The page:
The political story in Washington State is the struggle by Democratic contenders for the supporters of former presidential candidate Alan Cranston. Before the New Hampshire primary, Senator Cranston and Walter Mondale had by far the best political organizations in this state. Cranston's decision to quit the race set in motion a scramble between the Mondale camp and the rapidly emerging forces of Gary Hart.
Within days, both sides claimed significant converts, but there is a feeling here that many Cranston supporters may stay uncommitted when they meet March 13 in precinct caucuses across the state.
Washington State figures to be an important battleground on Super Tuesday, March 13, because it is the first Western state of any size to vote, and because its 70 Democratic convention delegates represent the second-largest bloc of delegates from the West, after California.
Of those, 41 delegates will be chosen in the caucuses held March 13 and later in legislative and US congressional caucuses in April. They, in turn, will elect the remaining delegates at the state convention, based on the percentage of votes gathered in the caucuses.
In the battle for Cranston supporters and other Washington voters, the Mondale campaign still has the advantage - despite Senator Hart's momentum.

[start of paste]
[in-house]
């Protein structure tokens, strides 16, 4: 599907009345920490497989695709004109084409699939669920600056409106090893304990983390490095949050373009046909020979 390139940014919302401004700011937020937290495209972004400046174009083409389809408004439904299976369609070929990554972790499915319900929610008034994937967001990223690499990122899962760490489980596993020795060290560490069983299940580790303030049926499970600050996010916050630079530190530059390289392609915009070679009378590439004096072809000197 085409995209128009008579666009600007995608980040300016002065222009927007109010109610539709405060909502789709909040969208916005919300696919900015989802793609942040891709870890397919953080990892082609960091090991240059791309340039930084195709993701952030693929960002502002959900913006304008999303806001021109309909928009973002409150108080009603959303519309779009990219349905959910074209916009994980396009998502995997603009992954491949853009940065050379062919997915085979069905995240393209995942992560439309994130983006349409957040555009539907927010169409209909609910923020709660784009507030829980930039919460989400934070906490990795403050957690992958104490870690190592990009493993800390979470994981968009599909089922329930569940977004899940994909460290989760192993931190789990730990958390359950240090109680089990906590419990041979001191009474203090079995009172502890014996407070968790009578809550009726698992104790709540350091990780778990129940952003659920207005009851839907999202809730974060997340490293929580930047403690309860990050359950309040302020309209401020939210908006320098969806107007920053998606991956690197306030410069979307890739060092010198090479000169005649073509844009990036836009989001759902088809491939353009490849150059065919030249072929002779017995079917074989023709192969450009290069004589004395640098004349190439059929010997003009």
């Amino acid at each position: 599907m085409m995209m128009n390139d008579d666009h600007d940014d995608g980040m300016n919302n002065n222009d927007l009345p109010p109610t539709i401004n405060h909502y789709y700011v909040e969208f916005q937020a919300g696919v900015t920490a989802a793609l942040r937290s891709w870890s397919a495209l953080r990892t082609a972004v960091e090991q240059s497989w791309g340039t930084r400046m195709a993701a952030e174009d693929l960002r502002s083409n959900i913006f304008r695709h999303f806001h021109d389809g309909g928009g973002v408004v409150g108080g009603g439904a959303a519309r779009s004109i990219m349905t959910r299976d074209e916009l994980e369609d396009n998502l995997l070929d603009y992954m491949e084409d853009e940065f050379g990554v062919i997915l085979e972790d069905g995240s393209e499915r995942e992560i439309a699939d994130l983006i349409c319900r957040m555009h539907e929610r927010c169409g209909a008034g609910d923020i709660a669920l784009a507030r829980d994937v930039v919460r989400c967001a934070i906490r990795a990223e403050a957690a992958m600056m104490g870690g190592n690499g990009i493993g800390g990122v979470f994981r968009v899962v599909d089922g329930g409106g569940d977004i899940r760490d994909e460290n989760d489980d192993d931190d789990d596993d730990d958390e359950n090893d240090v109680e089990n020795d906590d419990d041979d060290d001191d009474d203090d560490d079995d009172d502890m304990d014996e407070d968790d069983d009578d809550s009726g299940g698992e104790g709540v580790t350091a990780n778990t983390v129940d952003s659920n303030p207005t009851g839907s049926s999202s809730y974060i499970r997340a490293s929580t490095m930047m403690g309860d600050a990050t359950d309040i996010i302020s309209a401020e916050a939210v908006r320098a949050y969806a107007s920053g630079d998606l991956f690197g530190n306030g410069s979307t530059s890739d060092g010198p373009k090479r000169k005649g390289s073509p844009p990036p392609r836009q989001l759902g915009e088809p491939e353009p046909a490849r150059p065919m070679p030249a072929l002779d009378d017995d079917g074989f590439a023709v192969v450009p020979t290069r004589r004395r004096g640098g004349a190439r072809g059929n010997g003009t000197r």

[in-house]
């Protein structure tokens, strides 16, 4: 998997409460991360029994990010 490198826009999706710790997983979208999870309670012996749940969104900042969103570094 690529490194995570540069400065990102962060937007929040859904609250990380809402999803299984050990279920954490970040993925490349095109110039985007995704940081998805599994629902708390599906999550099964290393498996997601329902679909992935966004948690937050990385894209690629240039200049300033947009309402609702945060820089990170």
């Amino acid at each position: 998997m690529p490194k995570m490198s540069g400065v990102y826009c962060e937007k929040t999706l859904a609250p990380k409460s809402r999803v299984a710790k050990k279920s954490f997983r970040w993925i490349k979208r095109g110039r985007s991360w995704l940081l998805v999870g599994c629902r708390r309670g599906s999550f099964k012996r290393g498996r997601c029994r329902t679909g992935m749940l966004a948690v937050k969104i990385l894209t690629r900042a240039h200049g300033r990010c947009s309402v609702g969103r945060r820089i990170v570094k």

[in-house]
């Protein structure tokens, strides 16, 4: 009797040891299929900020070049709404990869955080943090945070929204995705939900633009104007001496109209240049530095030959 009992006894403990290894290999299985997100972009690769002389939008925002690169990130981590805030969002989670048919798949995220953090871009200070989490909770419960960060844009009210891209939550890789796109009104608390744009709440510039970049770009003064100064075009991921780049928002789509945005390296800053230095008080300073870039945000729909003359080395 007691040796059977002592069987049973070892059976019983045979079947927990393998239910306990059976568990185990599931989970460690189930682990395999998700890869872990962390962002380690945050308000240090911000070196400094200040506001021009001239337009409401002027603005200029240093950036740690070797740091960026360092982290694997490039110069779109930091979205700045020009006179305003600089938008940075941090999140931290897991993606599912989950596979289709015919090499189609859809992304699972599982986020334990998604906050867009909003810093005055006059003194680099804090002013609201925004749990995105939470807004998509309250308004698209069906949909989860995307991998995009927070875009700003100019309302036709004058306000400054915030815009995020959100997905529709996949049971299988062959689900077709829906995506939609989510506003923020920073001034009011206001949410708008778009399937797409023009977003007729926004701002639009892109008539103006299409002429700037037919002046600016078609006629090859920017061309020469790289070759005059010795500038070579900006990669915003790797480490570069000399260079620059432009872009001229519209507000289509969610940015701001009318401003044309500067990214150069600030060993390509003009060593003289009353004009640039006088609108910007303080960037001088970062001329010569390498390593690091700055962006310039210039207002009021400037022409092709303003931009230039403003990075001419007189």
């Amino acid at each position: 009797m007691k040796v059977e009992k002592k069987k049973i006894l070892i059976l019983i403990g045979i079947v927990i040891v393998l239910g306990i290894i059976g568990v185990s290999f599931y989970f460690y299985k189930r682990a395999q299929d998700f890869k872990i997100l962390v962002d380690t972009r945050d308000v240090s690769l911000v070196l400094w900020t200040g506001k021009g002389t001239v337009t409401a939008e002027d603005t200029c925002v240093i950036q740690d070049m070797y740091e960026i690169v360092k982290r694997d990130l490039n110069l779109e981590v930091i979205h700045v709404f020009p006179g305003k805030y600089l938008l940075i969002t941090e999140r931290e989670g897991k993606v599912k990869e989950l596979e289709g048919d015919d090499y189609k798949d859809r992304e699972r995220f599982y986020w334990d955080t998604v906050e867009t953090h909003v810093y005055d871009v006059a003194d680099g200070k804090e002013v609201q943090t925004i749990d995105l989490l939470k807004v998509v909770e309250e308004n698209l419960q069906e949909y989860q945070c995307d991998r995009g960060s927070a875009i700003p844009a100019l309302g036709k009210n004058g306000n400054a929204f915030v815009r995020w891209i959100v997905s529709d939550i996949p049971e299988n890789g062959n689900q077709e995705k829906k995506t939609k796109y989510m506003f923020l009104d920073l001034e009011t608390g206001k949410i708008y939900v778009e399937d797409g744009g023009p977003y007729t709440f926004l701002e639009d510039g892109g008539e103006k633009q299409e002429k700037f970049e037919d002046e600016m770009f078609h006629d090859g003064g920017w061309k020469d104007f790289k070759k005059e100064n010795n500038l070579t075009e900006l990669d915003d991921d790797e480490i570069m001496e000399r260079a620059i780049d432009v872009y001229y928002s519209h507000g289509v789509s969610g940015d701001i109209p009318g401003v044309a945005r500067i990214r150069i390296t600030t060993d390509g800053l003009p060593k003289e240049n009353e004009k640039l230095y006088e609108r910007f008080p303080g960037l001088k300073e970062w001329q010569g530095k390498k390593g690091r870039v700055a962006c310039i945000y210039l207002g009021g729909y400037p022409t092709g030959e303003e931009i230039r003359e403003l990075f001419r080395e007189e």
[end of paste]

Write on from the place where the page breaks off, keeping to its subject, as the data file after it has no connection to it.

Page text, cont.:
All sides in the Democratic contest agree that Mr. Mondale has a superb state organization. His chief representative here, Steve Duncan, has been in the state since April and has had a formal campaign headquarters and a paid staff of 10 in Seattle since November. In addition, the Mondale forces have campaign offices in Spokane, Olympia, Tacoma, and Everett. Unions in Washington have also been active, calling members and reminding them to attend the caucuses.
Mondale also has the support of all five Democratic congressmen from Washington as well as the support of Seattle Mayor Charles Royer.
Hart is clearly playing catch-up here, but he is coming on strong. His forces began beefing up their organization about two months ago, moving several prominent people from Hart's Senate staff and his national campaign staff to Seattle. Where the organization had only five paid workers two months ago, it now has 11, matching those of the Mondale forces. They include several organizers moved to Washington State from Iowa shortly after the caucuses there.
Hart has the potential for considerable appeal here, in part because he is a fellow Westerner, and in part because his international outlook and ''futuristic'' approach appeal to many segments of Washington's electorate. After the Iowa caucuses, Hart quickly picked up the endorsement of Seattle's third-largest newspaper, the trendy ''The Weekly.''
But compared with Mondale, the Hart forces here are still spread pretty thin, party insiders and other observers say. The campaign has yet to make a strong impression outside of Seattle, except for some activity on college campuses.
And the Hart campaign leaders themselves are predicting that he will at best achieve only a very strong second-place finish here.
None of the other candidates still in the race for the Democratic nomination has made much of an impression in Washington. Supporters for Sen. John Glenn closed up shop here about two months, before the Iowa caucus. Jesse Jackson is said by party leaders to have a chance of gaining delegates in only a handful of the more liberal Seattle legislative districts.